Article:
Bamboo and Poppies, early 17th century, Kanō Shigenobu (Japanese, active ca. 1616-1644), pair of six-panel screens; ink, color and gold on paper, 62 1/8 x 140 1/4 in., Margaret E. Fuller Purchase Fund, 61.79.1-2. Currently on view in LUMINOUS: The Art of Asia, special exhibition galleries, fourth floor, SAM downtown.

Hattie Branch, Blakemore Intern, returns to SAMart with an entry on the golden screens of the Kanō School.

During the Momoyama Period (1573-1603), drastic change came to Japanese art from an unusual source: Western firearms. As warlords vied for control of the country, Portuguese traders introduced Western guns and cannons to Japan.

For centuries, Japanese palaces had been built as sprawling, single-story complexes, with wooden floors and roofs, and paper walls. Sliding doors allowed rooms to open easily to the surrounding gardens, and even when shut, light permeated the thin paper. With the advent of firearms, by necessity, the Japanese rapidly designed towering fortress palaces. Walls thick enough to withstand cannon fire suddenly plunged the world of the elites into darkness.

<

The Momoyama-period Kanō School is best known for its innovative and distinctive large scale paintings on gold leaf. The development of highly decorative gold screens resolved the problem of the dark, austere surroundings of the new palaces. The gold ground and bold pigments were an opulent display of wealth and power for warlords striving for dominance. The gold leaf’s warm glow helped fill dark, cavernous rooms with light. Images of the natural world served the decorative function formerly fulfilled by gardens. By the time peace came in the Edo Period (1603-1868), dramatic gold screens were firmly established as the preferred aesthetic of the elite.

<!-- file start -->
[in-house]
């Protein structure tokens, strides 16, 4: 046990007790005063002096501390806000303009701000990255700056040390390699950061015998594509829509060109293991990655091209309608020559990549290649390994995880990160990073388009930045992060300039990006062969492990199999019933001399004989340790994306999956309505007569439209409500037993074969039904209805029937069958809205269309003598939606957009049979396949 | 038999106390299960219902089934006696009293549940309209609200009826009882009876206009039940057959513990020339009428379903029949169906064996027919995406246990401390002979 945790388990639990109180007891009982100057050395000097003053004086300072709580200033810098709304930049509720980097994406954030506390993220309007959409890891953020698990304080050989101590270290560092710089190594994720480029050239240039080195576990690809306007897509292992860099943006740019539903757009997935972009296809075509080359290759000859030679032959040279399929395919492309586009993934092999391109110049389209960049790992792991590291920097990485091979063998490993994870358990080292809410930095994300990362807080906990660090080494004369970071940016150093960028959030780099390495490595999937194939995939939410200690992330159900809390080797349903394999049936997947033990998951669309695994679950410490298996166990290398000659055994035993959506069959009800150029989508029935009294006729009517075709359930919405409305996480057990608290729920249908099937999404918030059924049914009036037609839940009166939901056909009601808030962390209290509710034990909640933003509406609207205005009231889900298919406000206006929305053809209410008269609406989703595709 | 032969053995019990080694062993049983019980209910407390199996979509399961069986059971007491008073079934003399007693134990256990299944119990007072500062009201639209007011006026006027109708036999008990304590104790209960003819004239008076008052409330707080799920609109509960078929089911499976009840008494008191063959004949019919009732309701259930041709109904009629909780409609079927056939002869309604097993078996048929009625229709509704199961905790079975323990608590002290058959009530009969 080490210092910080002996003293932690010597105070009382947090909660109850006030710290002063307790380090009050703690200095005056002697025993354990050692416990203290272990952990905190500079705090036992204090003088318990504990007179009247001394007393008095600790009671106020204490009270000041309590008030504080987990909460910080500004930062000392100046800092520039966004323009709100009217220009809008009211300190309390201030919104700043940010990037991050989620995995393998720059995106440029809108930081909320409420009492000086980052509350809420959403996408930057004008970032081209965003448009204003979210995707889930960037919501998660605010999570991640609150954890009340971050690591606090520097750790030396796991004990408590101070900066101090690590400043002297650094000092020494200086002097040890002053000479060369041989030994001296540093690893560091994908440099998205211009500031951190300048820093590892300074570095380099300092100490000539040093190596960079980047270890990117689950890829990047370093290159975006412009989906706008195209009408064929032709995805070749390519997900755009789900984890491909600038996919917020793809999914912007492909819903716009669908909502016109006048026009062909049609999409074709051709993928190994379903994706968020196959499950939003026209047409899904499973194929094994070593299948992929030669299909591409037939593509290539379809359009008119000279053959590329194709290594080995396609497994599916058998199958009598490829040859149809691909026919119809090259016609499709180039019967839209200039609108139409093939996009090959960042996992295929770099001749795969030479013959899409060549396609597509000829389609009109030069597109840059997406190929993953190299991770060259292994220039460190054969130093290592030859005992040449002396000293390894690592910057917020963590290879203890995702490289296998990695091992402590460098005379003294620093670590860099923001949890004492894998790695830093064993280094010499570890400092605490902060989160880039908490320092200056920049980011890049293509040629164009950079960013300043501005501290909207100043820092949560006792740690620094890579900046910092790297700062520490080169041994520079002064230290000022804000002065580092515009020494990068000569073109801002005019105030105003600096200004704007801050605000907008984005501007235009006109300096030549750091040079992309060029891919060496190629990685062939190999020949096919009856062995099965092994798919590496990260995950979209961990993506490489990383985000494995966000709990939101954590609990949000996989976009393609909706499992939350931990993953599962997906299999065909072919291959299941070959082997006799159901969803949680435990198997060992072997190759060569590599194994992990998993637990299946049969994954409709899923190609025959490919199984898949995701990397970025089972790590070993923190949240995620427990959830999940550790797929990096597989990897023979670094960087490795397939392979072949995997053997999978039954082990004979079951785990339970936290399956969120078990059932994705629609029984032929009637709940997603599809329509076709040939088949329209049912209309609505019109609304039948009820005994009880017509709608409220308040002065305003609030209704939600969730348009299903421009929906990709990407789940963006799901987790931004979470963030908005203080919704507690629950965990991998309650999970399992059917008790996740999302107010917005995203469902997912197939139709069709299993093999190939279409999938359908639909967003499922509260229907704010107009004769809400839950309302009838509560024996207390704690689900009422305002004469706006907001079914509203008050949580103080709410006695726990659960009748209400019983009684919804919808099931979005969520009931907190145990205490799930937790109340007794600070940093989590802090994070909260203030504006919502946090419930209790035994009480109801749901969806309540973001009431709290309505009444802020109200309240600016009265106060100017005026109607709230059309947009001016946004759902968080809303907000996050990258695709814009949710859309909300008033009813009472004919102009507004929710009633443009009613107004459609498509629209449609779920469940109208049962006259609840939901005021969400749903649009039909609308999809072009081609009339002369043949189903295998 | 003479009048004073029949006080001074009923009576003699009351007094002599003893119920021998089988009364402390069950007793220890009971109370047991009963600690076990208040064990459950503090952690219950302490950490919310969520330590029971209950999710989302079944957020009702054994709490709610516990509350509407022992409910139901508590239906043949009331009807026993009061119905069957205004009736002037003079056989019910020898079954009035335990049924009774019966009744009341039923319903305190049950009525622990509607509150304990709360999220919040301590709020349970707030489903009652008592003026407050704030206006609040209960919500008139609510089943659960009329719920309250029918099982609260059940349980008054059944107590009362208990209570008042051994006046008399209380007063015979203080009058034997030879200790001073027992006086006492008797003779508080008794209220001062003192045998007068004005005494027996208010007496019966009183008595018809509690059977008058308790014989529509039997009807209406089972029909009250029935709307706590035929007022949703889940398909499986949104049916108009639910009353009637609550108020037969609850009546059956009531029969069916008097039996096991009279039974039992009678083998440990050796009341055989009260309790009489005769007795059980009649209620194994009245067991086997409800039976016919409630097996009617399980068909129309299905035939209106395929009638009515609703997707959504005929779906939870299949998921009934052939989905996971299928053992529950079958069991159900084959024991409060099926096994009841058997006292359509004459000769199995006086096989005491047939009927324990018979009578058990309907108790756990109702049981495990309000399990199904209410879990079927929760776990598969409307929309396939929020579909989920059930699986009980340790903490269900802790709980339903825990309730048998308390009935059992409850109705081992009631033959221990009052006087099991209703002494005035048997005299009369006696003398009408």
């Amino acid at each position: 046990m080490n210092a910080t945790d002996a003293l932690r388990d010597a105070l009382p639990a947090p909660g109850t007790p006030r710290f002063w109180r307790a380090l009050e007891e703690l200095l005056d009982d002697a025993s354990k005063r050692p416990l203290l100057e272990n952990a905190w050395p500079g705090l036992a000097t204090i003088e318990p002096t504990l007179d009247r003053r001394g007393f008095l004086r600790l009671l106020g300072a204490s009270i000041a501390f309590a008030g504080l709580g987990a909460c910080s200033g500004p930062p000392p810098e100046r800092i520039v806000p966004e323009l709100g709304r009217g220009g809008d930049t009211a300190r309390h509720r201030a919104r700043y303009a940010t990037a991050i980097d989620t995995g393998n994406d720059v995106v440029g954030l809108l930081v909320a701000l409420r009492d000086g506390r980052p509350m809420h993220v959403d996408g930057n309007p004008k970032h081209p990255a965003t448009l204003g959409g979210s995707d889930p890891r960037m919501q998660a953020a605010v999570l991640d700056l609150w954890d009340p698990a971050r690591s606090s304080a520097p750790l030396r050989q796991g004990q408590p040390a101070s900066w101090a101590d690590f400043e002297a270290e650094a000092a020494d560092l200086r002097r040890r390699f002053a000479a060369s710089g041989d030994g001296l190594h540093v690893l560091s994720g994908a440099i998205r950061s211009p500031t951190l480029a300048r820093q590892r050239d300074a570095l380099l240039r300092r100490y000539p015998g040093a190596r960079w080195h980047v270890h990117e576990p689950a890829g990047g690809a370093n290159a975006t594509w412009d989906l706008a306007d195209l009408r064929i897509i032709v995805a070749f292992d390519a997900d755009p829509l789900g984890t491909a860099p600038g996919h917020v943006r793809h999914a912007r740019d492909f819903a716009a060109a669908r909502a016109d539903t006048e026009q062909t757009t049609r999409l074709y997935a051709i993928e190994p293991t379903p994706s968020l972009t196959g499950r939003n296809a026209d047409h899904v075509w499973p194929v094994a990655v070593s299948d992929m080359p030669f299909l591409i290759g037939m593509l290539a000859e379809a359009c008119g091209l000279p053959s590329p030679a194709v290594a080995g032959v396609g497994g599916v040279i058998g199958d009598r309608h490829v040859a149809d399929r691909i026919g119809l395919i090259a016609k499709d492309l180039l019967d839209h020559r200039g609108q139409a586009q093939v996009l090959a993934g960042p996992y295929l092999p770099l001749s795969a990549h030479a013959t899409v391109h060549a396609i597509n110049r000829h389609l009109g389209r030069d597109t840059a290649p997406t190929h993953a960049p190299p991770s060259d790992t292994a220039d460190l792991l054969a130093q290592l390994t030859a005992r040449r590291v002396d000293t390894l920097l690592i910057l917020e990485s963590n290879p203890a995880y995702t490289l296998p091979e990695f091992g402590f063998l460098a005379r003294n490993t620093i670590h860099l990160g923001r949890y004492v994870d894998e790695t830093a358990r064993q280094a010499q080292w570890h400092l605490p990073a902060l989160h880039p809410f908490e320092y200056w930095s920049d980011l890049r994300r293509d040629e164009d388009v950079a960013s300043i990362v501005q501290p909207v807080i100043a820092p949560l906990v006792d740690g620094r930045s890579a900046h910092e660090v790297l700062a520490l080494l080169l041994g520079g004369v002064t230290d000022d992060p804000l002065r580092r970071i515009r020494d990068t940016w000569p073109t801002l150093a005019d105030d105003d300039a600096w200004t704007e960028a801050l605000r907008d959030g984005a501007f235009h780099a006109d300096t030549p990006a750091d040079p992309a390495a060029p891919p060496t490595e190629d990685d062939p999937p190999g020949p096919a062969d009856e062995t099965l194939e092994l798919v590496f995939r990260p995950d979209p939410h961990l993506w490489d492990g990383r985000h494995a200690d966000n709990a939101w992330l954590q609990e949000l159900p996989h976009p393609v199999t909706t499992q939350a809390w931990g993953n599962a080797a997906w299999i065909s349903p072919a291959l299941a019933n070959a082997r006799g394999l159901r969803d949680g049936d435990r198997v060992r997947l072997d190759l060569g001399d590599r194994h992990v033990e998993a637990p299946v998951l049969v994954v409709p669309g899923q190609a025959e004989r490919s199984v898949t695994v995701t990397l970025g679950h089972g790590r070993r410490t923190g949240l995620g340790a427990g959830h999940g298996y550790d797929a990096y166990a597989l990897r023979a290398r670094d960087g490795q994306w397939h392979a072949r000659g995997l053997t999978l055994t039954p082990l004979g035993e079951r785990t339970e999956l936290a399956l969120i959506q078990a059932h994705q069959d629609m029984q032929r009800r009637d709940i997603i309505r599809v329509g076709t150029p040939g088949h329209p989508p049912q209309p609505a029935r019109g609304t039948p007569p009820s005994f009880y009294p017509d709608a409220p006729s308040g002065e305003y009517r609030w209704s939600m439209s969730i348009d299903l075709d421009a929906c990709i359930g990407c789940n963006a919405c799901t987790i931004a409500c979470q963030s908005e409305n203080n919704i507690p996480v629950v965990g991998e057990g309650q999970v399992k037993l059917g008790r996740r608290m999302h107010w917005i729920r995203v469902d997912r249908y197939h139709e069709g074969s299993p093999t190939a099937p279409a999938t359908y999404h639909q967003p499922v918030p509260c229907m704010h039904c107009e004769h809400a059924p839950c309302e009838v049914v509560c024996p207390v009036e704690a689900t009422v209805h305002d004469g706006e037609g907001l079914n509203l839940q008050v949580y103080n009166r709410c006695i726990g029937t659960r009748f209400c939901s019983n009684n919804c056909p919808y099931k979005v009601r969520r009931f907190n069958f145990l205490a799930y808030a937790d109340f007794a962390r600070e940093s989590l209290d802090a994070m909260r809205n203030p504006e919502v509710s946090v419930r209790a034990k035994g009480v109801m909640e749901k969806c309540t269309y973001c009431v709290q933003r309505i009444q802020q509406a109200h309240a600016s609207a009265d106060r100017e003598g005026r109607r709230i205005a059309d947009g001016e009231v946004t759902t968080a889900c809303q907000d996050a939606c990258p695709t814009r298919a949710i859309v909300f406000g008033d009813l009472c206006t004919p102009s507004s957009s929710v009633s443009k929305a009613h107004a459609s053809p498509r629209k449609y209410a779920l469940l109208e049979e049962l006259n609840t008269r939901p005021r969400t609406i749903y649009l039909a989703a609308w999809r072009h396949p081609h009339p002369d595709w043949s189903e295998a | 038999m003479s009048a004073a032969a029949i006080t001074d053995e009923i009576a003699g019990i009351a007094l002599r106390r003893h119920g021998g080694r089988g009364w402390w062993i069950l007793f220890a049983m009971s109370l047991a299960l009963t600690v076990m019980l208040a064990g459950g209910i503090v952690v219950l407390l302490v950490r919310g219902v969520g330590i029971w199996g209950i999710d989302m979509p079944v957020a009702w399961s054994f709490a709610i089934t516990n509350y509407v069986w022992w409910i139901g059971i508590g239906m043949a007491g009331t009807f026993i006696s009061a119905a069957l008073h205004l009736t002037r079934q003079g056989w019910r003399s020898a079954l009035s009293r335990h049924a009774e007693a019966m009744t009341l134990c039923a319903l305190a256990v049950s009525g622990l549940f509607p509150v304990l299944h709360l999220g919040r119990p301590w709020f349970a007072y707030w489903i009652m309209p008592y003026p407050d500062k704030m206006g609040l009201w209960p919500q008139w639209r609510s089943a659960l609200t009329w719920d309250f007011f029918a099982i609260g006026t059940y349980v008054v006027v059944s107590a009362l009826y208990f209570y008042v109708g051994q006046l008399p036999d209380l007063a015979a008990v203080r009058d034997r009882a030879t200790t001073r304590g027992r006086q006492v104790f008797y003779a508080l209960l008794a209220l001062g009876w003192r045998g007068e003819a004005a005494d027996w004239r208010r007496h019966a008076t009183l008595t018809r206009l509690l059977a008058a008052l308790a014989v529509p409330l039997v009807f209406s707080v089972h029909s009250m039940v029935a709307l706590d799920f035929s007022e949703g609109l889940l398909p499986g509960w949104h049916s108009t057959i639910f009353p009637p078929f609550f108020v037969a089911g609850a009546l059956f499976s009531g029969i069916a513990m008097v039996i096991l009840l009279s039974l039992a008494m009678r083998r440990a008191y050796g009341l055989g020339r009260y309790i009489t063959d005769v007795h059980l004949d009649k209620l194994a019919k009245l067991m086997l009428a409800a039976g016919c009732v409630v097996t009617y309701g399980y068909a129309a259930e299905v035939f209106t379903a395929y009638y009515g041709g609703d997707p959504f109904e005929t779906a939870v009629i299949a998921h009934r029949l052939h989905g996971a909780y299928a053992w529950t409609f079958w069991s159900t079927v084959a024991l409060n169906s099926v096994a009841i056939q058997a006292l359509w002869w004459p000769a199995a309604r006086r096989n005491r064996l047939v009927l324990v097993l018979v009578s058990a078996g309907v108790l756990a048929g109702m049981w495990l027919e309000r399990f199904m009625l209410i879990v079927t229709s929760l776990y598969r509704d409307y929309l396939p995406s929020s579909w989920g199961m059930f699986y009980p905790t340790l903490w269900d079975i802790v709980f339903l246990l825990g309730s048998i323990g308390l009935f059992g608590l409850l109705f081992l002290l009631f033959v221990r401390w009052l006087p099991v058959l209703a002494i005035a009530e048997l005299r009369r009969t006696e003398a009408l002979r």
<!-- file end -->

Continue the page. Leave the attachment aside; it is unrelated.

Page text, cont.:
The decorative quality of Kanō Shigenobu’s (active ca. 1616-1644) Bamboo and Poppies embodies this new taste. Primarily rendered in thin outlines and broad areas of color silhouetted against a vast ground of gold, the low embankment on the left employs the traditional Chinese ink brush technique—a primary influence on the Kanō School. Shigenobu heightens the sense of realism through his attention to detail and by building up parts of the flowers with gesso to create a three dimensional effect. The gold that dominates the upper half of the painting is echoed in the lower half by using gold for the fine veining on the flower petals and leaves so that its glow suffuses the entire composition. Bamboo and Poppies exemplifies the elite ideals of beauty, prestige, and illumination.

Bamboo and Poppies, early 17th century, Kanō Shigenobu (Japanese, active ca. 1616-1644), pair of six-panel screens; ink, color and gold on paper, 62 1/8 x 140 1/4 in., Margaret E. Fuller Purchase Fund, 61.79.1-2. Currently on view in LUMINOUS: The Art of Asia, special exhibition galleries, fourth floor, SAM downtown.

Related Posts

Share